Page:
Fugitive Felon Status and its Impact on VA Benefits

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Fugitive Felon Status and its Impact on VA Benefits

Read here about how having warrants issued for your arrest can affect your VA benefits, including the potential of having to repay benefits you've received.
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For veterans who are receiving VA benefits and who have warrants issued for their arrest, there may be a significant danger of not only losing their benefits, but also of having to repay all benefits received.

The VA has been instructed to withhold benefits from those veterans who are categorized as fugitive felons. A fugitive felon is an individual with an outstanding warrant for his arrest in connection with a felony or potential felony. The rationale behind this rule is that it would be improper for the government to provide monetary assistance to an individual who is fleeing from the law.

While in a general sense, this rule is quite logical, the problem arises when warrants have been issued under less than certain circumstances, by mistake, or without factual basis. For example, suppose a case where a warrant was issued when a veteran was eighteen for a minor or questionable offense and the veteran was entirely unaware that this could come to light in his 50’s, after he had received VA benefits for 30 years. Would he be required  to pay back all of the money he had received from the time of the issuance of the warrant?

What to do: Steps You Can Take

If you receive a notification from the VA that they consider you to be a fugitive felon and will be cutting off your benefits and requiring repayment of previous benefits, here are a few important steps that you can take:

  1. Submit a Notice of Disagreement (NOD) to the VA within one year of receiving notification from the VA that they consider you a fleeing felon. Inform the VA of specific reasons why you disagree with their decision. Do not just say that you disagree in general. You may also request a personal hearing with a local Decision Review Officer (DRO) by sending a letter to your local VA office. At this meeting you will be allowed to present your case to a DRO in person. Send the NOD to the office that sent you the letter informing you of your status as a fugitive felon. The VA will respond by issuing a Statement of the Case (SOC) outlining the reasons why they agree or disagree with you.
  2. Notify the VA that you wish to delay repayment of your previous benefits until after the appeals process is complete.
  3. Try to track down the warrant and deal with it. Read more details below...
  4. If the SOC is not in your favor, you may file a substantive appeal by filling out a VA Form 9. This form will allow you to appeal to the Board of Veterans Appeals (BVA). On this form you may request a hearing that will allow you to meet with a board member. Also, state what type of benefit is at issue, and highlight specific items on the SOC that you believe are incorrect as a matter of fact or law. You must file a VA Form 9 within 60 days of receiving your SOC.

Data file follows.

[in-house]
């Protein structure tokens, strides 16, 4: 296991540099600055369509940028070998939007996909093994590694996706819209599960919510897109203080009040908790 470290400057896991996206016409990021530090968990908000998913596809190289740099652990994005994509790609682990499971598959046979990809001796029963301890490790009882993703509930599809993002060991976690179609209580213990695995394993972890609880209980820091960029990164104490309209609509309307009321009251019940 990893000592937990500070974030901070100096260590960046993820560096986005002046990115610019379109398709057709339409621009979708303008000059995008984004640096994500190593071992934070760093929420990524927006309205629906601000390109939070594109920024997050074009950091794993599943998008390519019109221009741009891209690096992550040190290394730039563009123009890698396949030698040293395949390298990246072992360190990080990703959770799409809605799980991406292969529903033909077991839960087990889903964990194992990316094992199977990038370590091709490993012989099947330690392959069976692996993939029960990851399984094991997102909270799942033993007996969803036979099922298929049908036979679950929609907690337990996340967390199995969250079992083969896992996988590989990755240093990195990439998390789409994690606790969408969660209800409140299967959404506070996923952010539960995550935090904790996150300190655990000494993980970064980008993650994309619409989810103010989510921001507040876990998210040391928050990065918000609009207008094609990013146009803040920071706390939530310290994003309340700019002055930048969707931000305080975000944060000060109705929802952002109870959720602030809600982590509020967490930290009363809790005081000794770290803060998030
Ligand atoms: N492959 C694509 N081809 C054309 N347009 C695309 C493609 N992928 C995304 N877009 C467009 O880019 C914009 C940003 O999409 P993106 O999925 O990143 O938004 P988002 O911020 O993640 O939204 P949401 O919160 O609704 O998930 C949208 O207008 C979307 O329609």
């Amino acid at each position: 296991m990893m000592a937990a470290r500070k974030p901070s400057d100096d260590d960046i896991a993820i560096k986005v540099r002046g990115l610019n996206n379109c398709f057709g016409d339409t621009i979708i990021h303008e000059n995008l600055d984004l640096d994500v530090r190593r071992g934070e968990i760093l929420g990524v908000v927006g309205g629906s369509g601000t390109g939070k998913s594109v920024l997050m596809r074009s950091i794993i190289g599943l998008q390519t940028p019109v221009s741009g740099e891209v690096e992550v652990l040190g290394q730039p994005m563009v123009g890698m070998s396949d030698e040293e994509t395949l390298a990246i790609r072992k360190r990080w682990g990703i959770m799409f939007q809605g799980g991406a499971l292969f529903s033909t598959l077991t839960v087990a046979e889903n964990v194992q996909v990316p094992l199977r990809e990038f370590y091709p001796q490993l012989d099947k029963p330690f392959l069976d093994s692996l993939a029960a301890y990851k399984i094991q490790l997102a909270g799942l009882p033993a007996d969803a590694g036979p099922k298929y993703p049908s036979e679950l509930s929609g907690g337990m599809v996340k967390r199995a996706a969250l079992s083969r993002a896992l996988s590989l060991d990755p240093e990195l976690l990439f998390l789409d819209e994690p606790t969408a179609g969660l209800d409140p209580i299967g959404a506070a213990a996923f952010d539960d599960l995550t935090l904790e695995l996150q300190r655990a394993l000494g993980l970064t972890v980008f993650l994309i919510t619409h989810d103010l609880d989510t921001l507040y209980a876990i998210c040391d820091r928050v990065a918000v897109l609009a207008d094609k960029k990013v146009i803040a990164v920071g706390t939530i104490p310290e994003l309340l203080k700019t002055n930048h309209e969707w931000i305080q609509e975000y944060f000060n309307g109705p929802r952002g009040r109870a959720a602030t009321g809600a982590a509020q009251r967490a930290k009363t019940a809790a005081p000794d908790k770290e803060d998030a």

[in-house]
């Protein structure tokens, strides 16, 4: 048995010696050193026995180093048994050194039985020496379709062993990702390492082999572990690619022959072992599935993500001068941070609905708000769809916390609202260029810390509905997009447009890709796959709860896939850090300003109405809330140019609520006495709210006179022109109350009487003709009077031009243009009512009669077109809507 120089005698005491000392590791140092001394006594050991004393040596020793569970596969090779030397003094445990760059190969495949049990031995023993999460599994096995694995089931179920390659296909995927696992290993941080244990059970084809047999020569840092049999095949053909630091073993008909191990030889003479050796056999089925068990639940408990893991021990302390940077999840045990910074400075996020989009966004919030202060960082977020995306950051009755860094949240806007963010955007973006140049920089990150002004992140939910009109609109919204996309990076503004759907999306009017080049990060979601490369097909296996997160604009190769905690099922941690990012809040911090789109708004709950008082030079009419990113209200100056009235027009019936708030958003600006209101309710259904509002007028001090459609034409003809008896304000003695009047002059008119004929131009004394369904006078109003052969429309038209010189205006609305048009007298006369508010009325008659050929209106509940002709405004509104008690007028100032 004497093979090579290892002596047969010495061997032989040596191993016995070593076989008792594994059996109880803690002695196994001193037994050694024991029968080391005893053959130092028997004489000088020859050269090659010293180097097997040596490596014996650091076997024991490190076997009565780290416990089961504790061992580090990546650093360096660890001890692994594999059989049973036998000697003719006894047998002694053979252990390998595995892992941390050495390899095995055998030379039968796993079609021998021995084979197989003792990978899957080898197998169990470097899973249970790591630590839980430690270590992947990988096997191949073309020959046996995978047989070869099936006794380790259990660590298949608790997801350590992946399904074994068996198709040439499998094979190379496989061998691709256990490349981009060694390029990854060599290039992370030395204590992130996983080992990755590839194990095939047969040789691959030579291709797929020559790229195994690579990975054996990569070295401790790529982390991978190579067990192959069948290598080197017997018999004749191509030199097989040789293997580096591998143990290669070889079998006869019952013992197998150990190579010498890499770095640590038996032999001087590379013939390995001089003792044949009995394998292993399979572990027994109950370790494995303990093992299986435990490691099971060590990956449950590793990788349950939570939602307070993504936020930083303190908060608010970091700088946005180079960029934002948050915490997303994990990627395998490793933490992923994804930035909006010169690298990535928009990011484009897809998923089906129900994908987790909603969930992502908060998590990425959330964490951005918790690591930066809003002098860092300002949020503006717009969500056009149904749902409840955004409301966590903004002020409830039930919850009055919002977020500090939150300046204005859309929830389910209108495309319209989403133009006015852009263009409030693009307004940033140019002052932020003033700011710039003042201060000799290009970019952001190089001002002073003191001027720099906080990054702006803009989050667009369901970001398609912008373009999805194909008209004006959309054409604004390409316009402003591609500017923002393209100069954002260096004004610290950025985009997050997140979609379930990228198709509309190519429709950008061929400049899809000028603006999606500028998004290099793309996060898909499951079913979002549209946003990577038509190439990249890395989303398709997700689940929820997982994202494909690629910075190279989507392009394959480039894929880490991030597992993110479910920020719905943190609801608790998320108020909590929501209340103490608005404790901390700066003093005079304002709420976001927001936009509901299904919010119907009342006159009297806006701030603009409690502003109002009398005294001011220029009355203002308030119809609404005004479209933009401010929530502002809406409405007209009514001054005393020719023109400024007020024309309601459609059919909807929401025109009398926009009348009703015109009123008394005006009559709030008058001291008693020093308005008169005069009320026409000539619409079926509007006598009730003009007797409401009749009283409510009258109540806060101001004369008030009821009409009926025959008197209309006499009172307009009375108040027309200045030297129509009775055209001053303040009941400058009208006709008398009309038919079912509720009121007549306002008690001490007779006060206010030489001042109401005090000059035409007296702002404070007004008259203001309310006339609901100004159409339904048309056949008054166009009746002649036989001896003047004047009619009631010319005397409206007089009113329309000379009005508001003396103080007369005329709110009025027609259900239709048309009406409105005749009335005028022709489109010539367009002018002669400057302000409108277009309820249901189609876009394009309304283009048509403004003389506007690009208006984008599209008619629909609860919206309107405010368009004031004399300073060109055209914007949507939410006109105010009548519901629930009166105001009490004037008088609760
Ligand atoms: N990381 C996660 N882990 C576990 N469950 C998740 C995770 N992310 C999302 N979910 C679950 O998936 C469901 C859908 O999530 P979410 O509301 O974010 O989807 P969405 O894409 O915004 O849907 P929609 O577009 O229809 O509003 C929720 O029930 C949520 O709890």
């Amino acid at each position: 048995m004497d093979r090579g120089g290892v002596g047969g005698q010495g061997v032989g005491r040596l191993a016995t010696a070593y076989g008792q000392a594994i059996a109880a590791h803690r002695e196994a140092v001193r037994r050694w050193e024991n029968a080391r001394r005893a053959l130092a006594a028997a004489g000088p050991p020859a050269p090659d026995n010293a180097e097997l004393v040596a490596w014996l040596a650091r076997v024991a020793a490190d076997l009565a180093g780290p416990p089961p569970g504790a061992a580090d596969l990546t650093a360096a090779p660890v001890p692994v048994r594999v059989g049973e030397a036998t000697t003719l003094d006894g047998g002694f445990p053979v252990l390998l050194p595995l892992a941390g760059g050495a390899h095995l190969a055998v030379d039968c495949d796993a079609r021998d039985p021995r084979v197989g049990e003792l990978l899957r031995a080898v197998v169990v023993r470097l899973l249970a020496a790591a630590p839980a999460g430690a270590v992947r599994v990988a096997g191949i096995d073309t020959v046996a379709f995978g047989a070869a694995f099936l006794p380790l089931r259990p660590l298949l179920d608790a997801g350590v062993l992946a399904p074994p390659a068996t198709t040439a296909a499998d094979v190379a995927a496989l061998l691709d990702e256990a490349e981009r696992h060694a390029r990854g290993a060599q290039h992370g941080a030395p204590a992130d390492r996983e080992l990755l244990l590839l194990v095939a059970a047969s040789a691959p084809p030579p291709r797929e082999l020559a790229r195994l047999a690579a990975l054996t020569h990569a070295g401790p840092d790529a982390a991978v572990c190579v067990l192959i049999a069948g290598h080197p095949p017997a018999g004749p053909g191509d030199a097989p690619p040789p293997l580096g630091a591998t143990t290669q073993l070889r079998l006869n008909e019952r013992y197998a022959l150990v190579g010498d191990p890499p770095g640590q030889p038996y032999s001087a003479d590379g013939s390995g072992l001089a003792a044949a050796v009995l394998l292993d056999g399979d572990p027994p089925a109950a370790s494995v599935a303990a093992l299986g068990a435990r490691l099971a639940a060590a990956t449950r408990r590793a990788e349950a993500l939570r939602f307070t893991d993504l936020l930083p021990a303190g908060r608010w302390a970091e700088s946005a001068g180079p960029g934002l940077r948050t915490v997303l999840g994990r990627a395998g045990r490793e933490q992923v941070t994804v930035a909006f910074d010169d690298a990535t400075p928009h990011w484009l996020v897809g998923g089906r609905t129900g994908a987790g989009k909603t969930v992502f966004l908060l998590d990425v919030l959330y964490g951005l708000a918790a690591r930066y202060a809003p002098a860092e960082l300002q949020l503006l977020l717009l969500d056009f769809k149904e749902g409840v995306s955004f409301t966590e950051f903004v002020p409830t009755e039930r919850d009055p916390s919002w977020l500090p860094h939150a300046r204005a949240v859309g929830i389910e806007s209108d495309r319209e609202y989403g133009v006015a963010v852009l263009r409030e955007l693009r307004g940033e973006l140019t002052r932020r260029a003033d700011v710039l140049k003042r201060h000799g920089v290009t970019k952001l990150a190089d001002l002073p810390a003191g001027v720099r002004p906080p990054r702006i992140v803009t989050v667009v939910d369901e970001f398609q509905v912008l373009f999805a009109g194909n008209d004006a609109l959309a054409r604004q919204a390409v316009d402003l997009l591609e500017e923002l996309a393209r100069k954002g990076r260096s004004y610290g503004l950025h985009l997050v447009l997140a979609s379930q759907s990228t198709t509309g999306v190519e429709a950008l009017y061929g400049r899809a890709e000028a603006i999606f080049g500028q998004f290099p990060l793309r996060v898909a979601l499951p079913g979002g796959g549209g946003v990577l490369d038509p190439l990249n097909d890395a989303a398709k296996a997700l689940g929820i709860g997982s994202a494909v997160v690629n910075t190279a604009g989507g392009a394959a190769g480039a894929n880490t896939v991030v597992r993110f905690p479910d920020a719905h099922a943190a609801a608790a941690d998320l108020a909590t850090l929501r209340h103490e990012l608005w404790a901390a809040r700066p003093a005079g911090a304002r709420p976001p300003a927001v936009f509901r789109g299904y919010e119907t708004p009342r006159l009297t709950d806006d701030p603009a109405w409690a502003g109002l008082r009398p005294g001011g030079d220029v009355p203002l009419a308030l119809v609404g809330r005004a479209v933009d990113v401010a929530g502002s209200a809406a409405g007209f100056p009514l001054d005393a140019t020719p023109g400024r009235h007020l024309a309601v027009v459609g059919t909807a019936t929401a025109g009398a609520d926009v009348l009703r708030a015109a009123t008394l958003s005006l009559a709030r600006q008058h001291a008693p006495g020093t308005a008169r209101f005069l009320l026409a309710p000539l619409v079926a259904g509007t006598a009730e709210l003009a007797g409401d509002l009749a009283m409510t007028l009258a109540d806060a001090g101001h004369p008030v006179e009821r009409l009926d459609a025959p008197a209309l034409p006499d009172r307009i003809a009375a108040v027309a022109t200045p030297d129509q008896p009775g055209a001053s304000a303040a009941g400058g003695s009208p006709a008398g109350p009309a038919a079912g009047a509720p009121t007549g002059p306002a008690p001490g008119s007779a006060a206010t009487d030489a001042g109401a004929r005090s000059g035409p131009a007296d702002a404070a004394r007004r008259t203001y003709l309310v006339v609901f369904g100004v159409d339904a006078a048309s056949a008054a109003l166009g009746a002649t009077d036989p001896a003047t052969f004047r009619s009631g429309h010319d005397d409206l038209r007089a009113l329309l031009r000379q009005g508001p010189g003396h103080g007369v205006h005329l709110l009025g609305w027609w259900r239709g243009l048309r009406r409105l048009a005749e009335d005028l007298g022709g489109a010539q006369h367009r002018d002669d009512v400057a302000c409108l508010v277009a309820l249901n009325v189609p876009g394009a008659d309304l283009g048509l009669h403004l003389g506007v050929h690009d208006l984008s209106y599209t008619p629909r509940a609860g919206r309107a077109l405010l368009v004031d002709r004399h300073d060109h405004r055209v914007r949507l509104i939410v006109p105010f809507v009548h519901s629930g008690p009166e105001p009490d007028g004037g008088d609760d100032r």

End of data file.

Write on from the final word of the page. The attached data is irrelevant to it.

5. In the event that you lose all your appeals and find yourself owing the VA money for your previous receipt of benefits, causing you “significant hardship,” you can file a “hardship” request.  Contact the VA’s Debt Management Center (DMC).

    The DMC can be reached at 800-827-0648 (or 1-612-713-6415 from overseas). They are available Monday through Friday, 7:30 a.m. to 7:00 p.m. ET. If you have hearing loss, call TTY: 711

    You can also contact them online through Ask VA or by mail at:

    U.S. Department of Veterans Affairs 
    Debt Management Center
    P.O. Box 11930
    St. Paul, MN 55111
  6. For additional information concerning the Fugitive Felon Program, you can contact the Fugitive Felon Coordinator or Enrollment Coordinator at your local VA medical care facility or contact VA at 1-877-222-VETS (8387).



IMPORTANT: If you have been identified as a fugitive felon by the VA, this determination stemmed from the existence of a warrant for your arrest in conjunction with a potential felony. Therefore, in order to succeed on your VA appeal you will probably have to deal with this outstanding warrant.

The VA has stated:

The fact that a warrant has been dismissed, recalled, quashed (that is, annulled or set aside), or otherwise cleared does not mean that no action is required on the fugitive referral, unless it has been established that the warrant was cleared effective on or before the date the beneficiary went into fugitive status.

In most cases in which a warrant is dismissed, recalled, or quashed, there was still a valid warrant up to the date the warrant was cleared. VA benefits are subject to adjustment from the warrant date (or date of the law) until the recall/dismissal/quash date.

In sum, clearing, recalling, or quashing the warrant will not suffice unless this occurred prior to the VA having recognized you as a fugitive felon; you will still have been a fugitive felon for that period before the warrant was quashed, and beginning when the warrant was issued.

Therefore, you should attempt to have a court order that the warrant is “nunc pro tunc” effective January 1, 2001 (the effective date of the fugitive felon directive to the VA). The term nunc pro tunc means “now for then,” and is essentially a statement by the court that your warrant is effective quashed starting on January 1, 2001. This means that you officially did not have an effective warrant out for you at least since the VA began its fugitive felon program.

The same result can be gained by having the court rule that the warrant was ab initio” which means that it was quashed “from the start.”

Once you have your warrant cleared, if at all possible, you can then successfully appeal to the VA. Even if you cannot get your warrant cleared, you can appeal to the VA anyway.